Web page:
The biggest question that arose after Davidson went out in the past week and acquired Ilya Mikheyev and signed Tyler Bertuzzi, Teuvo Teravainen, Craig Smith, Patrick Maroon, Joey Anderson, Alec Martinez, TJ Brodie and Laurent Brossoit was whether he’d be blocking the path for the Blackhawks’ young players and possibly delaying the rebuild. Davidson was confident he wasn’t.

“I don’t see anyone being blocked, especially to the point of development being hindered here,” Davidson said. “If players are ready, especially young players are ready and they’re ready to come in and elevate the group, more so than a player who’s in a spot, then we’ll make the decision on how to best find a role for them and find that.

“But what we couldn’t do is what I believe happened a little last year, where we had spots for young players, and then maybe they’re ready, maybe they were not quite thriving, you can’t fix that in September. You have to have bodies in order to make sure, if you do need to give a prospect more time, you have to do that in July. You have to have the bodies there so there’s an opportunity for development, whether it’s in Rockford, whether it’s a lesser role. You can’t fill those spots with veteran players ahead of some young guys who aren’t quite ready in September. It’s too late.”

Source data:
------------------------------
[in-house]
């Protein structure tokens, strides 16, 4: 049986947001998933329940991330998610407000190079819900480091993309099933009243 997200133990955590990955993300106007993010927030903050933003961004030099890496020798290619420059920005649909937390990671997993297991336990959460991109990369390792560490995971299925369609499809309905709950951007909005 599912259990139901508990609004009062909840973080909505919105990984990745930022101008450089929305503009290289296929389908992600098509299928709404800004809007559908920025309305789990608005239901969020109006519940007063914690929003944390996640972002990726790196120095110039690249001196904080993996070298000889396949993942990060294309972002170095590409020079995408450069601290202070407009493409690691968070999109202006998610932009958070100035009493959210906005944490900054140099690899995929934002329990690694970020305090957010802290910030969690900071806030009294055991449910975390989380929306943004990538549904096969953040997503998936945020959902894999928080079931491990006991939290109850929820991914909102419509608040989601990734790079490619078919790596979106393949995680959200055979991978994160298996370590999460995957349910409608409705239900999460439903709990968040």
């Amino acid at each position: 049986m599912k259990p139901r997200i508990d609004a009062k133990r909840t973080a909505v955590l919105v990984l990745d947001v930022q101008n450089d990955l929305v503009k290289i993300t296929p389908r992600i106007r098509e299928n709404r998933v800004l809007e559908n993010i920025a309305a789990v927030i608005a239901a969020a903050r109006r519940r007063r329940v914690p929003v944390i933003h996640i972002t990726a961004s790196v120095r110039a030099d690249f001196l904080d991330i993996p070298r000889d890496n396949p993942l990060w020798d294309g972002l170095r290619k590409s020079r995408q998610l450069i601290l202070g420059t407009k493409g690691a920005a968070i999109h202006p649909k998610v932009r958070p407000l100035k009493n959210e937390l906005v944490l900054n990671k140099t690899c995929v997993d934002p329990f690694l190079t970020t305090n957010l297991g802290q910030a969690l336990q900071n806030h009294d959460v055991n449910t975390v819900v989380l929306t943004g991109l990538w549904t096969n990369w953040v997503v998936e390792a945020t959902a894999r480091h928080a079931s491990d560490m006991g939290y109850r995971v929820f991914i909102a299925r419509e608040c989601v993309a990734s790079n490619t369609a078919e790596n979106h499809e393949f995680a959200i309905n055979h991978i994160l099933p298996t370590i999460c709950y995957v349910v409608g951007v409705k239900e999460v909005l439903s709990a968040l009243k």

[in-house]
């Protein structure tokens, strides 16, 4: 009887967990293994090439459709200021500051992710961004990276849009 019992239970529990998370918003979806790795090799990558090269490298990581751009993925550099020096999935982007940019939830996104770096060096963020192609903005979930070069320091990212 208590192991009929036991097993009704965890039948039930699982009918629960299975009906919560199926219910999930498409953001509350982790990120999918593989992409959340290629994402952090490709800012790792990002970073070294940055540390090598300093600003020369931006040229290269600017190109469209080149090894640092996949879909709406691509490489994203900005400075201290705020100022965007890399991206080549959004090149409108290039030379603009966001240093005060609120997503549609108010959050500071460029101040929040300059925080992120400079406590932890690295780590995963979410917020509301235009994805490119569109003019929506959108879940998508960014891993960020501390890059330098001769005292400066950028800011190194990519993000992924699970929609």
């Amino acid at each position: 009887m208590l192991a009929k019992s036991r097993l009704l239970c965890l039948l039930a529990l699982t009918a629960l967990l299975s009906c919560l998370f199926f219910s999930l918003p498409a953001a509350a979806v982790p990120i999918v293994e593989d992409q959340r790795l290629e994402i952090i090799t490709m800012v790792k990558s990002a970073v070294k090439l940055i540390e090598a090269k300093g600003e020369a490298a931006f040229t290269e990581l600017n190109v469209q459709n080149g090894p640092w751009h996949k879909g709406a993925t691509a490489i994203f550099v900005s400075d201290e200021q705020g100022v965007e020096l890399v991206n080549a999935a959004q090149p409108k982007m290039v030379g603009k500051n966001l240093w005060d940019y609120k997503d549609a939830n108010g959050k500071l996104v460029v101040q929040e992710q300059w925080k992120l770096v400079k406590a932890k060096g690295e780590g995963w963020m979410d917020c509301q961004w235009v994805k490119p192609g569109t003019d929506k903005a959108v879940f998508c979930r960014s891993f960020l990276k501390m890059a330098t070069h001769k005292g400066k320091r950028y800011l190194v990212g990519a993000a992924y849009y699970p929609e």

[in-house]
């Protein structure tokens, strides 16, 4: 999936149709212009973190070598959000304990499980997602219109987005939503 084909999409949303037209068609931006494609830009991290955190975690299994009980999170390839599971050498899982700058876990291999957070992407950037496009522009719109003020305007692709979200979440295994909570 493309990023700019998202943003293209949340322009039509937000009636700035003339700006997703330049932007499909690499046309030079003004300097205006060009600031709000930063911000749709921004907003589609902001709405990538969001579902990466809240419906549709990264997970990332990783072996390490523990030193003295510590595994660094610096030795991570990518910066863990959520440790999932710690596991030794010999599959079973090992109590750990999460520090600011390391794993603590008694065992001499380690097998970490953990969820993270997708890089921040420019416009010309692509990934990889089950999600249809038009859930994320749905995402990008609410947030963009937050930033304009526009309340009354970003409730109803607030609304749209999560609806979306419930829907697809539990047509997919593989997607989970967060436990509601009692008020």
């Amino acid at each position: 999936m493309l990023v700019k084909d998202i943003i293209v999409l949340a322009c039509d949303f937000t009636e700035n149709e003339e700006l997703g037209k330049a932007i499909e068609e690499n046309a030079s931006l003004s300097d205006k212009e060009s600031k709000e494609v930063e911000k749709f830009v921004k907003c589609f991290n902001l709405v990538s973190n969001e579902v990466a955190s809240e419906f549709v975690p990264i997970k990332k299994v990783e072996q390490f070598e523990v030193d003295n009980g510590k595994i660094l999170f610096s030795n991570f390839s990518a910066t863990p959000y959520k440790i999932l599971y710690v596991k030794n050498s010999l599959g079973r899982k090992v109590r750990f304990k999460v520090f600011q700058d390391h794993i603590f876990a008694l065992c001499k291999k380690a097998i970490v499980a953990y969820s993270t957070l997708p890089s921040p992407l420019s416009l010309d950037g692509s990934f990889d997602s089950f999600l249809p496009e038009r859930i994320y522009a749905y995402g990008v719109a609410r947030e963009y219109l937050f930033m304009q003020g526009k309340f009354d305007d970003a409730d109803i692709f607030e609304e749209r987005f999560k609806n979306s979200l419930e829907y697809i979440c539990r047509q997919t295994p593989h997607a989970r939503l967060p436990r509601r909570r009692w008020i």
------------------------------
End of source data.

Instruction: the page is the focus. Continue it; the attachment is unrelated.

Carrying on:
Davidson hasn’t spoken in the past much about any specific development model to follow, but he did make note Friday of what the Dallas Stars have done with their prospects in recent years.

“I really admire, they’re in a different situation than us, but I really admire the development path that Dallas took with Thomas Harley and a Logan Stankoven,” Davidson said. “Those players were brought in when they were ready to go, and they were ready to elevate the group. You saw with Stankoven, he was like a late-season addition last year for Dallas, where he spent the time in the AHL, was really good in the AHL. I’m sure if that was our situation, we had a player doing that, we would’ve heard very early on that he needed to be up. But Dallas waited, they were patient and he came in and was one of their more effective players down the stretch in the playoffs.